Though it launched the first PC in 1981, IBM long ago lost its leadership in PC sales. Given that IBM derives only about a third of its revenue from hardware, PCs clearly aren't the company's top priority.

Thomas Claburn, Editor at Large, Enterprise Mobility

November 26, 2003

3 Min Read

Though it launched the first PC in 1981, IBM long ago lost its leadership in PC sales. Given that IBM derives only about a third of its revenue from hardware, PCs clearly aren't the company's top priority.

Still, IBM prides itself on technological leadership, even with its PC market share of just 5.9% in the third quarter, according to market researcher IDC. IBM apparently has plenty of satisfied PC customers: In the recent InformationWeek Research survey, Analyzing The PC Vendors, IBM ranks second after Dell in overall customer satisfaction for desktops and ties Dell for first place in customer satisfaction for notebooks.

Customer Jerry Griffin, region manager for Shawnee Mission Medical Center, likes the design innovation in the IBM Think Centre S50 desktop. It's "one of the best products I've bought since I've been in this business," he says. "The price is very good, but what really distinguishes it is it's easy to maintain. As a hospital, we've been buying small form factors from different vendors for a long time, and you usually make some compromises. With the S50, you get everything you need. It's really well designed."

chartYet notebooks are IBM's innovation strength. Bob Galush, VP of product marketing at IBM, cites the design of the ThinkPad notebook, where a number of significant technologies have debuted, including the industry's first color screen, first ultraportable form factor, and first notebook security chip. In InformationWeek's study, IBM notebooks take first place in customer service, reputation, and reliability and quality; tie for first with Toshiba in innovation and ergonomics; and tie for first with Dell in collaboration.

IBM also works to differentiate its PCs with software--not surprising, given that it's the No. 2 software vendor in the world behind Microsoft. The company's ThinkVantage Technologies, which comprise a number of self-management features, represent a good example of this, Galush says.

But perhaps IBM's most distinctive effort is its services capability. "It's really an opportunity for us to leverage those skills and provide capability to a small-business customer that really doesn't have access to that type of talent," Galush says. Such efforts haven't gone unnoticed. "IBM particularly is very deft--and HP has been getting so--at tying desktops into an overall enterprise relationship," Forrester Research analyst Richard Fichera says.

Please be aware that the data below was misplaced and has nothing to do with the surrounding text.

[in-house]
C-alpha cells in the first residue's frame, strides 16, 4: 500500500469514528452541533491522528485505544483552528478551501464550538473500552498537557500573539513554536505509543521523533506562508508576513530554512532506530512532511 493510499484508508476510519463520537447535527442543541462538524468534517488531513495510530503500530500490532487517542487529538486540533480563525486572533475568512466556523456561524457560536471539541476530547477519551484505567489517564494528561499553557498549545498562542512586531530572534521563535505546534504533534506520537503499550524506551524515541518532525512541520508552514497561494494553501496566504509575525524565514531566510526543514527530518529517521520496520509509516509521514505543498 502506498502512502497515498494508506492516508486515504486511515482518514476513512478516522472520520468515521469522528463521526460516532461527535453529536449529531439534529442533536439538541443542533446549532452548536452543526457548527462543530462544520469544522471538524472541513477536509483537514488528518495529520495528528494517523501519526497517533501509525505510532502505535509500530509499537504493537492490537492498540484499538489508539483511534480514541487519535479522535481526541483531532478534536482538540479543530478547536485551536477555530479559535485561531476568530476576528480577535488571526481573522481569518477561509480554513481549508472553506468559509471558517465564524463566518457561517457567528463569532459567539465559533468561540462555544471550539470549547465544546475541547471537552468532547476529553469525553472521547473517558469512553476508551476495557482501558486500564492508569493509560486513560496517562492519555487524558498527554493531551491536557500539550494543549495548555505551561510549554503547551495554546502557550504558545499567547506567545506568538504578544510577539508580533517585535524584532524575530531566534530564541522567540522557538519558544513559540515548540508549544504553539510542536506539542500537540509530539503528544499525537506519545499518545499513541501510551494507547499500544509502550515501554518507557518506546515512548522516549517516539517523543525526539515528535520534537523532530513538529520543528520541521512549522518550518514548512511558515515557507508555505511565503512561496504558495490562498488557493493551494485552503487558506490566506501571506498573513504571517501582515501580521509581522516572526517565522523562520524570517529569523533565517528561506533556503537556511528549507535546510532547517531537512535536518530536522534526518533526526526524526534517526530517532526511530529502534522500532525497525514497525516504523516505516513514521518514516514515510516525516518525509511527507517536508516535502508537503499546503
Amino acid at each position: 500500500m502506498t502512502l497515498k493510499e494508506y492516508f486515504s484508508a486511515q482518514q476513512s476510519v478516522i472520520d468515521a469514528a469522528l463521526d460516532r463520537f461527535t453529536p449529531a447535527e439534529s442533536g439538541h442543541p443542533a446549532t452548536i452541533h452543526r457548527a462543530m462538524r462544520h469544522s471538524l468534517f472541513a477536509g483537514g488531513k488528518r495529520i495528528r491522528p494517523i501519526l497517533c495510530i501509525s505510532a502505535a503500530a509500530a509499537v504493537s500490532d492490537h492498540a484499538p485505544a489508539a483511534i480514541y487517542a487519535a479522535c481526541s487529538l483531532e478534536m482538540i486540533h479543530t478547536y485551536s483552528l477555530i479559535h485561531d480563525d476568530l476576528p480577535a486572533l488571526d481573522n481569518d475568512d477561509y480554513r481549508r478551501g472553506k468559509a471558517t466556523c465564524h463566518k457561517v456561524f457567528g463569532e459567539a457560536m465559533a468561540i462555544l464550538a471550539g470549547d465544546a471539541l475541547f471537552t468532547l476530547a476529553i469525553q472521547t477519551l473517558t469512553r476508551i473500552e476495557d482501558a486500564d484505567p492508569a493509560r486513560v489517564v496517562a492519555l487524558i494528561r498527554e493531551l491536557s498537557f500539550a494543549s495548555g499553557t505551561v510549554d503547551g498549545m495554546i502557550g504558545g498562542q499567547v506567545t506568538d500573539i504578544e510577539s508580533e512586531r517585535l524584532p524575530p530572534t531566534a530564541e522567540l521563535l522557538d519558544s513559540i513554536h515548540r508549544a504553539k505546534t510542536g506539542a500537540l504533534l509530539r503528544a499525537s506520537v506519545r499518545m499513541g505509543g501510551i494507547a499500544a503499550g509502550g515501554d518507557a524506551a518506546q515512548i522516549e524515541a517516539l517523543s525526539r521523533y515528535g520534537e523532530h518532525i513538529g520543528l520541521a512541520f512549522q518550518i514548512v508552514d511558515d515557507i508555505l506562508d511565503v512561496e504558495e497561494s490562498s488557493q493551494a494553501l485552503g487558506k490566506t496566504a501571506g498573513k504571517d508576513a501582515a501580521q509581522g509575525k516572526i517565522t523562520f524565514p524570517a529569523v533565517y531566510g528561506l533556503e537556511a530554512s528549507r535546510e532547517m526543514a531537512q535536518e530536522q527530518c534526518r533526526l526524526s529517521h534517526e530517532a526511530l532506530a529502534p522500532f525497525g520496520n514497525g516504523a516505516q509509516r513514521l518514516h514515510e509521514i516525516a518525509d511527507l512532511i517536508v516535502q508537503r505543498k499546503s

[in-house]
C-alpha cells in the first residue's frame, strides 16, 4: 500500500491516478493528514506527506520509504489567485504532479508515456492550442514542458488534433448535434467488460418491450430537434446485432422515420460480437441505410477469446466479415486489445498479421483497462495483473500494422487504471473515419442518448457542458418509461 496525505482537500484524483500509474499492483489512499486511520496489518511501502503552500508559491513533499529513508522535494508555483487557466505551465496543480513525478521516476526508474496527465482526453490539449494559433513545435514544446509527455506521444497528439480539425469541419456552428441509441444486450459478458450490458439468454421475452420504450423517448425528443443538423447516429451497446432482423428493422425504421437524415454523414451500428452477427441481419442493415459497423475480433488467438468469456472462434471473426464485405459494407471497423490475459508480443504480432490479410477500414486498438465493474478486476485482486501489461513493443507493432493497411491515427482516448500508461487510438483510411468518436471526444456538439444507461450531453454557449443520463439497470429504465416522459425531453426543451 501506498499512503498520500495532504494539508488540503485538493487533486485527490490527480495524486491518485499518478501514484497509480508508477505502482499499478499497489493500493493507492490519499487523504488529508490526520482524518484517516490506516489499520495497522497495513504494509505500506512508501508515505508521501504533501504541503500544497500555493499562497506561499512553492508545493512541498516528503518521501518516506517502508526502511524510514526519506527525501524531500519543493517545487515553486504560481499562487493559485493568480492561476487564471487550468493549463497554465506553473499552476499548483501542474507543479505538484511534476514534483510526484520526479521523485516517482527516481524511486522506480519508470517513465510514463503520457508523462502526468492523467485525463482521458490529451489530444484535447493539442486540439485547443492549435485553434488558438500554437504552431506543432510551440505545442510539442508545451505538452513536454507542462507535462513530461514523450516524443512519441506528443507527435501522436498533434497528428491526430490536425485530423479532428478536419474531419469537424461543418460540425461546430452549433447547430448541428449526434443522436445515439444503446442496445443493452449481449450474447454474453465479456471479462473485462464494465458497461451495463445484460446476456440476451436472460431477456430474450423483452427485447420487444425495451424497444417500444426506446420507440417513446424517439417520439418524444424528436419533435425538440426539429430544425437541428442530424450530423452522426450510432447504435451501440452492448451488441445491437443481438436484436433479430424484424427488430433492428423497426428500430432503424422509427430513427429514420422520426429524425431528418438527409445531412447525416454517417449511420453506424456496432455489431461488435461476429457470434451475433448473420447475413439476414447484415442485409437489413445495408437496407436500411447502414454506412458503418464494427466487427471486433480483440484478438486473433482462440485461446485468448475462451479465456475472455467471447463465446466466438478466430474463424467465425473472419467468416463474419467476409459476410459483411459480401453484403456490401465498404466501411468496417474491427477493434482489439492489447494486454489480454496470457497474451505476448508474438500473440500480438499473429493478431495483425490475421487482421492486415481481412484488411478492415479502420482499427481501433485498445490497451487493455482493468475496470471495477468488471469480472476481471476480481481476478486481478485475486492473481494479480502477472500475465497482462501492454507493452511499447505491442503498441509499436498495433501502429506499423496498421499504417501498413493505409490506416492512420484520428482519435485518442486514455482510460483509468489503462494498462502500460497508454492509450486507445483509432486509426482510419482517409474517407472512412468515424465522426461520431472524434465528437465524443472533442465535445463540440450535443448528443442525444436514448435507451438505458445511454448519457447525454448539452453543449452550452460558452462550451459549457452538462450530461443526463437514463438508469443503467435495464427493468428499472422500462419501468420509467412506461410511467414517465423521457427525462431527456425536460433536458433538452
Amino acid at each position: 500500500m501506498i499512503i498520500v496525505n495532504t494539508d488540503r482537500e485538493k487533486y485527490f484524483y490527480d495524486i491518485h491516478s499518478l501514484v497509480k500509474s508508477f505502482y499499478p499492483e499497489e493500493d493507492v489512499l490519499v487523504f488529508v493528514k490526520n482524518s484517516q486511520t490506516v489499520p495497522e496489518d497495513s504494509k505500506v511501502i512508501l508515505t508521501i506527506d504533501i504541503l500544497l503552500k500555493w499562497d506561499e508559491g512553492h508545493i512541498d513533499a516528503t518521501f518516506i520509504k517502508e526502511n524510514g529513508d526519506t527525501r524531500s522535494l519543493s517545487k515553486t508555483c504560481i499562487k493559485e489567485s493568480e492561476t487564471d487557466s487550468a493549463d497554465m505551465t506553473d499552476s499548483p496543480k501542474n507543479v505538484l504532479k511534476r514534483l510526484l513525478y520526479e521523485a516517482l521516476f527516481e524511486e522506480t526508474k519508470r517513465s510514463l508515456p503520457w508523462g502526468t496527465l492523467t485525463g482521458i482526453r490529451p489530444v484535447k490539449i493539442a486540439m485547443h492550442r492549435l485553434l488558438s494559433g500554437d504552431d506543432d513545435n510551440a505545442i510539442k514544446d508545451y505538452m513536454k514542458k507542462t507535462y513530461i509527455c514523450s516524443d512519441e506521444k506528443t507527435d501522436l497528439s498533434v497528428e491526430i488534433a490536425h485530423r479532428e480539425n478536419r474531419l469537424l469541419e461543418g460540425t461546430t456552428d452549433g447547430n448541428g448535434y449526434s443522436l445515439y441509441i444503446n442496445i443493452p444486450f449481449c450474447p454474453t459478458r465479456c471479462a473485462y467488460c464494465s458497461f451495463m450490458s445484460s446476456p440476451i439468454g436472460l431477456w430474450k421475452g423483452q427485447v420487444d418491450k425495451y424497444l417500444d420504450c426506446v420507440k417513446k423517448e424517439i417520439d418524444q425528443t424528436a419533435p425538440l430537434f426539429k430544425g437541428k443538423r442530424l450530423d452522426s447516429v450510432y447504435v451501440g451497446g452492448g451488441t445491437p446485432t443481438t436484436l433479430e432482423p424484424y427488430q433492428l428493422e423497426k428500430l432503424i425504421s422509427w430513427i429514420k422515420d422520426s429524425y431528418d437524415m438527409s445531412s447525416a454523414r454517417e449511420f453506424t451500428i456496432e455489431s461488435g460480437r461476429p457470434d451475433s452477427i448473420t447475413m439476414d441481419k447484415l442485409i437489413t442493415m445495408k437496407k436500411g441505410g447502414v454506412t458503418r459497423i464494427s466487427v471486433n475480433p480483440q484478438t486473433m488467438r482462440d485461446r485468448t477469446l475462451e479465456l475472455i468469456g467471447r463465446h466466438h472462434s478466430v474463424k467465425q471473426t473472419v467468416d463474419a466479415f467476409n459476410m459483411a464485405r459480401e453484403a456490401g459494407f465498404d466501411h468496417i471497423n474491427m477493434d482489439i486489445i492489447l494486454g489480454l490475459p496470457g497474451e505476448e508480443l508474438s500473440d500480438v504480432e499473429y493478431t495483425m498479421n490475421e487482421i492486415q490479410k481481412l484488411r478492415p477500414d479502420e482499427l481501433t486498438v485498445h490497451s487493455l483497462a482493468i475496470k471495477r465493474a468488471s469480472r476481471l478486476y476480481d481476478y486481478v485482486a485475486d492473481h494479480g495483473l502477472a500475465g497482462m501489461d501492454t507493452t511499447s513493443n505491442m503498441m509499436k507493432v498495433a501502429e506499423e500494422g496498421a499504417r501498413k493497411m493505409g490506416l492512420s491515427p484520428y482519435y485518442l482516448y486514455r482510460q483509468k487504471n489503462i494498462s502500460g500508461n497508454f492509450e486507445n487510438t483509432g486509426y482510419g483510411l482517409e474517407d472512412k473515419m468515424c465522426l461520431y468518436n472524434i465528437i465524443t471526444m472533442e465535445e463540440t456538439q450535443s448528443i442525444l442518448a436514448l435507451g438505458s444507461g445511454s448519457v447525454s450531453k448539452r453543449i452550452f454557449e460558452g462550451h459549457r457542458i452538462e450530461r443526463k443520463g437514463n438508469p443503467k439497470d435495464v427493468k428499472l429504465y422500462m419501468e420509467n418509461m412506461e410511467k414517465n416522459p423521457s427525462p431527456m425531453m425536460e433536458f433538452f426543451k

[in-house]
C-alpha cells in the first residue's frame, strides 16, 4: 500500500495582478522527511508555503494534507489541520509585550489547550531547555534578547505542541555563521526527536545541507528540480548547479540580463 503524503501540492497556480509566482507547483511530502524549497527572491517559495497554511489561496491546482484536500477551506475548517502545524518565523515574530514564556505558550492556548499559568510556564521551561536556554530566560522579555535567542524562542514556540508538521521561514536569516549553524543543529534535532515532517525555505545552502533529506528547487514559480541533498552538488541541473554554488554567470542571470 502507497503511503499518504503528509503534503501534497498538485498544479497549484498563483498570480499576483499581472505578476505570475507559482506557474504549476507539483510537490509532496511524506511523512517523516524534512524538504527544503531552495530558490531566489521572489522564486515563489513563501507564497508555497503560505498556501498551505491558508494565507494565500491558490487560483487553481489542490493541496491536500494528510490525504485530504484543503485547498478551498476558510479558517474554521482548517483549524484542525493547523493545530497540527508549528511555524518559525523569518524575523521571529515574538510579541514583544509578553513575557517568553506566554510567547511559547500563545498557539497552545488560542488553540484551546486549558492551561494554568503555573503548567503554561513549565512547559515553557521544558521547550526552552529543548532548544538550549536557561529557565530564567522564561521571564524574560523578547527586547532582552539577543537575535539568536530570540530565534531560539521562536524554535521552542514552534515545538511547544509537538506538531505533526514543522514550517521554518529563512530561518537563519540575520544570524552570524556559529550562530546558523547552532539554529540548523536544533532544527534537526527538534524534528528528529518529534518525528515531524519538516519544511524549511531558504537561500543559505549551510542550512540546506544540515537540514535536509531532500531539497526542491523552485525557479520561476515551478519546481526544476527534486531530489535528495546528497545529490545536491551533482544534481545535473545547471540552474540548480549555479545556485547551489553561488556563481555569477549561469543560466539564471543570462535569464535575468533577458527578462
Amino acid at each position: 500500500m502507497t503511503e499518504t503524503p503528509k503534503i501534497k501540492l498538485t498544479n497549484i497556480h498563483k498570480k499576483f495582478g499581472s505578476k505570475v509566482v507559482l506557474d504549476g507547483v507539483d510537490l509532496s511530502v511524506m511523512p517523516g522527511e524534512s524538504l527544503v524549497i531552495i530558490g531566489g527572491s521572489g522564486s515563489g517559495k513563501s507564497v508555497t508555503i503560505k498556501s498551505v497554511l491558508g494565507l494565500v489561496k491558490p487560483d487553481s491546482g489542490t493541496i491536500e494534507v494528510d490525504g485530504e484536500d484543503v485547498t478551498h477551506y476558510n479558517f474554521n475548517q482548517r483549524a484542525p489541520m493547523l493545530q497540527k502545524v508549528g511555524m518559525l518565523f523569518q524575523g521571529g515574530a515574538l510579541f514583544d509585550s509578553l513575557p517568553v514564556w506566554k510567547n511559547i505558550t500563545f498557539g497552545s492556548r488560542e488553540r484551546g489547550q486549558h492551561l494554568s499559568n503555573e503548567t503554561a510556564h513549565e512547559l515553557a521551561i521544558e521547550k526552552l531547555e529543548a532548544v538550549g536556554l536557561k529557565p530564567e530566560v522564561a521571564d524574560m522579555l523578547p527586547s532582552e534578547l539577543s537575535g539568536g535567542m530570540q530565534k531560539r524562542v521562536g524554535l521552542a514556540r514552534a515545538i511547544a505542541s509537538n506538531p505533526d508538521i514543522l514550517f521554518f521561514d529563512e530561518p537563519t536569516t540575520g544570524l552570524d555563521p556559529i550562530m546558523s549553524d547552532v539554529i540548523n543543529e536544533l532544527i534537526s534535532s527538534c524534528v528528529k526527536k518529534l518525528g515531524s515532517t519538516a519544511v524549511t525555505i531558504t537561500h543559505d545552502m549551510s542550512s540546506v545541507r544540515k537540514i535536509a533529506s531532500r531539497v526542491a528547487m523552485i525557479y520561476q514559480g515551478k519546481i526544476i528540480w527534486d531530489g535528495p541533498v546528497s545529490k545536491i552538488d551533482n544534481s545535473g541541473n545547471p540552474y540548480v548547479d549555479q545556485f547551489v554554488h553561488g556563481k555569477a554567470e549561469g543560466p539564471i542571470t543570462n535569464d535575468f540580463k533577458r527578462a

Ron Silliman, an analyst at IT advisory firm Gartner, says both IBM and Hewlett-Packard have a progressive approach to service. "Both of them are moving into the IT utility space with a great deal of vigor, which covers the desktop but goes all the way up to running the mainframe in the data center," he says. The challenge, Silliman says, is that vendors must focus on companies that are looking at computing strategically rather than just at the cheapest box. "It's a very different approach to the marketplace," he says.

Indeed, IBM isn't considered a low-cost leader. IBM and HP tie for third place among desktop vendors in price/performance, and IBM is in dead-last place among notebook vendors.

Even so, the bottom line is never far from customers' minds, as T.J. Kazalski, VP of MIS for of industrial manufacturer Oakland Associates, indicates. "IBM provided the products that we need at prices we can afford," he writes in an E-mail. "They have good tech support and parts availability when required."

That, plus an innate tech savvy, is why IBM retains the thought leadership--if not PC market leadership--it does today.

Illustration by Scott Laumann

Continue to: Hewlett-Packard: Counting On Managed Services

Return to main story: Analyzing The PC Vendors

About the Author(s)

Thomas Claburn

Editor at Large, Enterprise Mobility

Thomas Claburn has been writing about business and technology since 1996, for publications such as New Architect, PC Computing, InformationWeek, Salon, Wired, and Ziff Davis Smart Business. Before that, he worked in film and television, having earned a not particularly useful master's degree in film production. He wrote the original treatment for 3DO's Killing Time, a short story that appeared in On Spec, and the screenplay for an independent film called The Hanged Man, which he would later direct. He's the author of a science fiction novel, Reflecting Fires, and a sadly neglected blog, Lot 49. His iPhone game, Blocfall, is available through the iTunes App Store. His wife is a talented jazz singer; he does not sing, which is for the best.

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